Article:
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Raab v. McLeod

United States District Court, W.D. Michigan, Northern Division

June 18, 2019

JAMES MCLOED et al., Defendants.



         This is a civil rights action brought by a pretrial detainee under 42 U.S.C. § 1983. Under the Prison Litigation Reform Act, Pub. L. No. 104-134, 110 Stat. 1321 (1996) (PLRA), the Court is required to dismiss any prisoner action brought under federal law if the complaint is frivolous, malicious, fails to state a claim upon which relief can be granted, or seeks monetary relief from a defendant immune from such relief. 28 U.S.C. §§ 1915(e)(2), 1915A. The Court must read Plaintiff's pro se complaint indulgently, see Haines v. Kerner, 404 U.S. 519, 520 (1972), and accept Plaintiff's allegations as true, unless they are clearly irrational or wholly incredible. Denton v. Hernandez, 504 U.S. 25, 33 (1992). Applying these standards, the Court will dismiss Plaintiff's complaint against Defendant Blubaugh because Blubaugh is immune from suit. The Court will stay the action against Defendant McLeod.


         I. Factual Allegations

         Plaintiff Joseph Malatamban Raab is presently detained at the Chippewa County Jail in Sault Sainte Marie, Michigan. The events about which he complains occurred prior to his arrest. Plaintiff sues Sault Sainte Marie Tribal Officer / Trident Agent James McLeod and Chippewa County District Judge Eric Blubaugh.

         Plaintiff alleges that Defendant McLeod prepared an affidavit in support of a search warrant that was approved by Judge Blubaugh. The warrant covered two apartments, one of which was a residence used by Plaintiff. The execution of the warrant apparently led to the discovery of evidence that resulted in criminal charges against Plaintiff and his arrest. Plaintiff alleges that the search warrant is part of an “open case” against him. (Compl., ECF No. 1, PageID.5.)

         Plaintiff claims that the affidavit supporting the warrant is invalid because it contains false statements. He sues Officer McLeod for intentionally inserting false statements into the affidavit. Plaintiff also claims that, even with the false statements, the affidavit is defective because it does not support a finding of probable cause. He sues Judge Blubaugh for approving the warrant.

         Plaintiff apparently claims that Defendants violated his rights under the Fourth Amendment. As relief, Plaintiff seeks compensatory and punitive damages.

         II. Immunity

         Plaintiff does not state a viable claim against Defendant Blubaugh. Generally, a judge is absolutely immune from a suit for monetary damages. Mireles v. Waco, 502 U.S. 9, 9-10 (1991) (“[I]t is a general principle of the highest importance to the proper administration of justice that a judicial officer, in exercising the authority vested in him, shall be free to act upon his own convictions, without apprehension of personal consequences to himself.”) (internal quotations omitted); Barrett v. Harrington, 130 F.3d 246, 254 (6th Cir. 1997); Barnes v. Winchell, 105 F.3d 1111, 1115 (6th Cir. 1997). Absolute judicial immunity may be overcome in only two instances. First, a judge is not immune from liability for non-judicial actions, i.e., actions not taken in the judge's judicial capacity. Mireles, 502 U.S. at 11; see Forrester v. White, 484 U.S. 219, 229 (1988) (noting that immunity is grounded in “the nature of the function performed, not the identity of the actor who performed it”). Second, a judge is not immune for actions, though judicial in nature, taken in complete absence of all jurisdiction. Id. at 12.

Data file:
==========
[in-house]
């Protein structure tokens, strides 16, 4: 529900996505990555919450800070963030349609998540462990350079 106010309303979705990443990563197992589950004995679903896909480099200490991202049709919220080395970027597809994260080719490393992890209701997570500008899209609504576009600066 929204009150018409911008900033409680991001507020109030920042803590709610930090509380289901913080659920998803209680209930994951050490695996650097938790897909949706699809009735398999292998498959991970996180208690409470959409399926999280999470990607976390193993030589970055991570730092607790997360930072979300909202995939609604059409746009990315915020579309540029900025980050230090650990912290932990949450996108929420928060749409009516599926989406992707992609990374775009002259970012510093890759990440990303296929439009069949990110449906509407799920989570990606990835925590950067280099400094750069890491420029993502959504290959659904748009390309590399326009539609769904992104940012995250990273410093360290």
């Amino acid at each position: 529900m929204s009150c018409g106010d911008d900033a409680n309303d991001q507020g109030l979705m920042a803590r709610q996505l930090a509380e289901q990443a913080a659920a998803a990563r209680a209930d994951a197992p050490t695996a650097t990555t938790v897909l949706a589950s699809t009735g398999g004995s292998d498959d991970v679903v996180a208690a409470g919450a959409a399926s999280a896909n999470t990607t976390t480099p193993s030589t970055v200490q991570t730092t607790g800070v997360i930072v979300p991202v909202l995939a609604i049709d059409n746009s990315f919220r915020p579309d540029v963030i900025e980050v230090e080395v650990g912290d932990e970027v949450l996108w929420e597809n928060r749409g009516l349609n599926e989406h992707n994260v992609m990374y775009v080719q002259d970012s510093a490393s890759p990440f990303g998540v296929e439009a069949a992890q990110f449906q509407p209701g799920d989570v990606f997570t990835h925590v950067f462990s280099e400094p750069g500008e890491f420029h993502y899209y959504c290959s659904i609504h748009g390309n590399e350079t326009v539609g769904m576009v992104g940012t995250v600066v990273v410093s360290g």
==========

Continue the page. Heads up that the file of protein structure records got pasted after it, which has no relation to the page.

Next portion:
Plaintiff's allegations clearly fail to implicate either of the exceptions to judicial immunity. There is no doubt that approving a search warrant was a judicial act and that Judge Blubaugh was acting within his jurisdiction in doing so. Accordingly, Judge Blubaugh is absolutely immune from liability. Because Judge Blubaugh is immune from liability in this case, Plaintiff may not maintain an action for monetary damages against him. 28 U.S.C. § 1915(e)(2)(B)(iii). Accordingly, Defendant Blubaugh will be dismissed.

         III. Abstention

         According to the complaint, Plaintiff's lawsuit challenges a search warrant that relates to a pending criminal case. Generally, federal courts should abstain from deciding a matter that would interfere with pending state proceedings involving important state matters unless extraordinary circumstances are present. Younger v. Harris, 401 U.S. 37, 44-55 (1971). This principle is based on notions of equity and comity, “and a continuance of the belief that the National Government will fare best if the States and their institutions are left free to perform their separate functions in their separate ways.” Id. at 44.

         Younger generally permits a federal court to abstain from considering a plaintiff's claims where: (1) the state proceedings are ongoing; (2) the state proceedings implicate important state interests; and (3) the state proceedings afford an adequate opportunity to raise the federal questions. Middlesex Cty. Ethics Comm. v. Garden State Bar Ass'n, 457 U.S. 423, 432 (1982). Exceptions to the Younger abstention doctrine have been recognized in the following circumstances: (1) where “the state proceeding is motivated by a desire to harass or is conducted in bad faith, ” Huffman v. Pursue, Ltd., 420 U.S. 592, 611 (1975); (2) where “[a] challenged statute is flagrantly and patently violative of express constitutional prohibitions, ” Moore v. Sims, 442 U.S. 415, 424 (1979) (quoting Huffman, 420 U.S. at 611); and (3) where there is ...

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